Of a figure on Mars

How delightful, for an angel to turn up in the frame of a photograph taken from the Curiosity Rover on the surface of Mars. The photograph may be found at the NASA website (here): gentle reader should not take long to spot the being in question, a little north-east of the centre. While I’ve never been a confident angel sexer (or “genderer” to those of you politically inclined), it is evident from enlargements that this one is female, with breasts and long hair, which I would guess to be red in colour. She is standing on a small rock and, calculating from the scale of the picture, she is just shy of four inches high.

True, other observers have identified her as Lady Liberty, or the goddess Venus, or a Martian Girl Guide on watch, and the British tabloids call attention to the low cut of her gown. Others think she is an ancient statue. One might imagine a parasol in her right hand, a shield in her left, but look closer. These are all fanciful suggestions. The figure is that of a small angel.

Well, yes, it is a low-cut gown, but more in the Jane Austen fashion than that of a TV babe at the present day. Perfectly chaste to a mind that is chastened.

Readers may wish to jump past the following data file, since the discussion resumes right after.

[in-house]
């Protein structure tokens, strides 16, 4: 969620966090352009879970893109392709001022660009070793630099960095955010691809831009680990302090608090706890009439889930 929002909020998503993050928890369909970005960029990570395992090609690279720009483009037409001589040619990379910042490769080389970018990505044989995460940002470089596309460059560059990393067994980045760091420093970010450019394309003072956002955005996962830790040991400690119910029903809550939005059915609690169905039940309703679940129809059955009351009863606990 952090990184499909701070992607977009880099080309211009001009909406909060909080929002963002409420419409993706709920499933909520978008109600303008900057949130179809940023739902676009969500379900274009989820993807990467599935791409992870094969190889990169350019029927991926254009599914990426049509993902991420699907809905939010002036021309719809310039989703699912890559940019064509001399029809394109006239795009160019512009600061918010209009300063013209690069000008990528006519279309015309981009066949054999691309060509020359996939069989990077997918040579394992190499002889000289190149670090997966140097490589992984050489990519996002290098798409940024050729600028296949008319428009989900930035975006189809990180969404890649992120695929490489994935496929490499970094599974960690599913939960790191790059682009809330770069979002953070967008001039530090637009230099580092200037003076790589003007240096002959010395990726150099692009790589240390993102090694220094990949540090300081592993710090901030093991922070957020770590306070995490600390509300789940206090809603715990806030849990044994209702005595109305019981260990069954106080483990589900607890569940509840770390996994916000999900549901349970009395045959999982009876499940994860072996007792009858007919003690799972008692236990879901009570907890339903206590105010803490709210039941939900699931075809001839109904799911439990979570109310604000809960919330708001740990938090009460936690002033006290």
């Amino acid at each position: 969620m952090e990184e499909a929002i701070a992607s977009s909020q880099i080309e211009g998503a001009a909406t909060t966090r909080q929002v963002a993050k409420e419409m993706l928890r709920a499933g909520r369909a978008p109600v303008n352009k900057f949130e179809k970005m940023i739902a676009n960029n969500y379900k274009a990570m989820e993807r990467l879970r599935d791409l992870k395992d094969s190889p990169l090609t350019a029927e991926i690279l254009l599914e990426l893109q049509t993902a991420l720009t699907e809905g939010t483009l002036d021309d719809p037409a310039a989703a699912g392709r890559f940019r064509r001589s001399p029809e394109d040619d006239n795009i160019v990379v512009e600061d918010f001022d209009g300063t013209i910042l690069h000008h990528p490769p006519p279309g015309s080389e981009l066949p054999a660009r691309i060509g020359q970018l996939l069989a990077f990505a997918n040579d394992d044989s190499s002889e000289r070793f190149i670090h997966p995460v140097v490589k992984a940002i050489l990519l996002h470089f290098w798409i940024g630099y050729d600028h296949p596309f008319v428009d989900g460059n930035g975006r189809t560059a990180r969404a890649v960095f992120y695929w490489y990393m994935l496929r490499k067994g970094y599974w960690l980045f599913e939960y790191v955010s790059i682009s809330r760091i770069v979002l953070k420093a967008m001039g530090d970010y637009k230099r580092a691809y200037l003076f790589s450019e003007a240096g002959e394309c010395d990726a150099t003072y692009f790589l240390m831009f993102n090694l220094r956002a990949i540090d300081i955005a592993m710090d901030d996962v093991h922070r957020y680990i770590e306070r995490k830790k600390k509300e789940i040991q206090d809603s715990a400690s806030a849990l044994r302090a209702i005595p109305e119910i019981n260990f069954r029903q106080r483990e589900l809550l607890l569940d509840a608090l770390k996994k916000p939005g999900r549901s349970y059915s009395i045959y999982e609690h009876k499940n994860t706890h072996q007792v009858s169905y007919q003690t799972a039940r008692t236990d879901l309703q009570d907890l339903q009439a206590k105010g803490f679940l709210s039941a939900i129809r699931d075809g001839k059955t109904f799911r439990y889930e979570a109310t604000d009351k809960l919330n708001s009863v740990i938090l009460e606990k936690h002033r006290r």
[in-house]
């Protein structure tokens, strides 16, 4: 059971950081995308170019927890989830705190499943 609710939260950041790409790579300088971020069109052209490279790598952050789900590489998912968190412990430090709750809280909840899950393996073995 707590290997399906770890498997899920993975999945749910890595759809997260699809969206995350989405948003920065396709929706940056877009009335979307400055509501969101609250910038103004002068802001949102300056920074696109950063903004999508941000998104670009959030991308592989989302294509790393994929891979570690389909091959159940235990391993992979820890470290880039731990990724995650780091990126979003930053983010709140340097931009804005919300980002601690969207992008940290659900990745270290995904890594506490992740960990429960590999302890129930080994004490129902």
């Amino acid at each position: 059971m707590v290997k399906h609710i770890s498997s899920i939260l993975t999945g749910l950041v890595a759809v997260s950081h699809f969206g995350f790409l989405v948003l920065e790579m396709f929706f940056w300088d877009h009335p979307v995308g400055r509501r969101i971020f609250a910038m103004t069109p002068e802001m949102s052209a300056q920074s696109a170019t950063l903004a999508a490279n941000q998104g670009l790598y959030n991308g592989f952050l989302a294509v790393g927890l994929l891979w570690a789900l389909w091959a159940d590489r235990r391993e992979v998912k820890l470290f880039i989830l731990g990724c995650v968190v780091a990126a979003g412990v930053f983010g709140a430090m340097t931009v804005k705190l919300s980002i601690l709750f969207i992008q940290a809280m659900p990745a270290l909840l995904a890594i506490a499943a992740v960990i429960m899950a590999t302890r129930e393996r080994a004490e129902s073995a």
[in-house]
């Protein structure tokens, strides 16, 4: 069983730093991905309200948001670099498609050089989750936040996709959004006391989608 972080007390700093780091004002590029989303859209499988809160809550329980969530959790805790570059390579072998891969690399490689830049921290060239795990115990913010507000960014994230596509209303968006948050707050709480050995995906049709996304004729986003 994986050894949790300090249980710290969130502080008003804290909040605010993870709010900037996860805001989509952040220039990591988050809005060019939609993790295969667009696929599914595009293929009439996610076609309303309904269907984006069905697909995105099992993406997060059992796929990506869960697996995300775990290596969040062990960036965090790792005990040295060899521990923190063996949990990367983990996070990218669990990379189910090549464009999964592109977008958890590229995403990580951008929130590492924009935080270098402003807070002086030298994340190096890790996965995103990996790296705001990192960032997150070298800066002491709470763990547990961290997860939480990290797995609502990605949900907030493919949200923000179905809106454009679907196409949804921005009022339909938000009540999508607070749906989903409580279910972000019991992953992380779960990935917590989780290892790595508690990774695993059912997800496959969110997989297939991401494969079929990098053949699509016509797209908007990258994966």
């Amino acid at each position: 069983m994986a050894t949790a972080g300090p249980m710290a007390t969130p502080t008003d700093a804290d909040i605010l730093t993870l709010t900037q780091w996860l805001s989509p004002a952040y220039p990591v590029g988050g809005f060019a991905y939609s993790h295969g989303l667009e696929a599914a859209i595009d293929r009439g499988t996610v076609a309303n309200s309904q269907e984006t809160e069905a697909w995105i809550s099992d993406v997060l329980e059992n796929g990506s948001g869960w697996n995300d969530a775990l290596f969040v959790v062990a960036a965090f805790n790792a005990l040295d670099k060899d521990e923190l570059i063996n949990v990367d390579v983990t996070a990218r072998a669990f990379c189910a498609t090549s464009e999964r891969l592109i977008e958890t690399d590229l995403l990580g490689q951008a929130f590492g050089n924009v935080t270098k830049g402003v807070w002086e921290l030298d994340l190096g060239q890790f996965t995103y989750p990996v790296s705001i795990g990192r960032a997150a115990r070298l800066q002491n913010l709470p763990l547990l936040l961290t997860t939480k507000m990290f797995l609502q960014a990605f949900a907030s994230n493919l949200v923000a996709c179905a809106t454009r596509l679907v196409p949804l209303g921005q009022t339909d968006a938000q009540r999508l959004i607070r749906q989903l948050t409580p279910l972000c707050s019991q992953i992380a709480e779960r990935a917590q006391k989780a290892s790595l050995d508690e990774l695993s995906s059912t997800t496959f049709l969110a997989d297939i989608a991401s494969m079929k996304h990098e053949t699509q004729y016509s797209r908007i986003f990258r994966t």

Strong wings are visible behind this figure (the camera has captured the solar glint on the topfolds of these wings), and I would say the “parasol” is actually a flaming sword. She is, after all, a Martian angel, not an Earthling angel, charged to defend the honour of that planet, and not ours. Notwithstanding, an angel is an angel, and the family resemblance between theirs and ours is plain enough.

I was rather expecting Curiosity Rover to find such figures, in its rambles about Gale Crater. In the absence of visual distraction to creatures biologically engendered and endowed, they would naturally stand out better in photographs. On Earth, they tend to be obscured by stronger colour and shading contrasts on the palpable objects; they pale within our denser atmosphere. Paradoxically, they are easier to pick out in our moonlight, especially when the Moon is full.

The bodies of the angels are simulacra — they are without extension, as Aquinas has explained — yet as we know from innumerable other sources, they can be manifest in space and time. Sometimes they appear as heralds, to one event or another; but the human mind is not well-attuned to angelic motion or message. We are capable of mistaking them for elves or pixies, for fairies or leprechauns of some sort; and vice versa, leprechauns for angels. I am content simply to observe.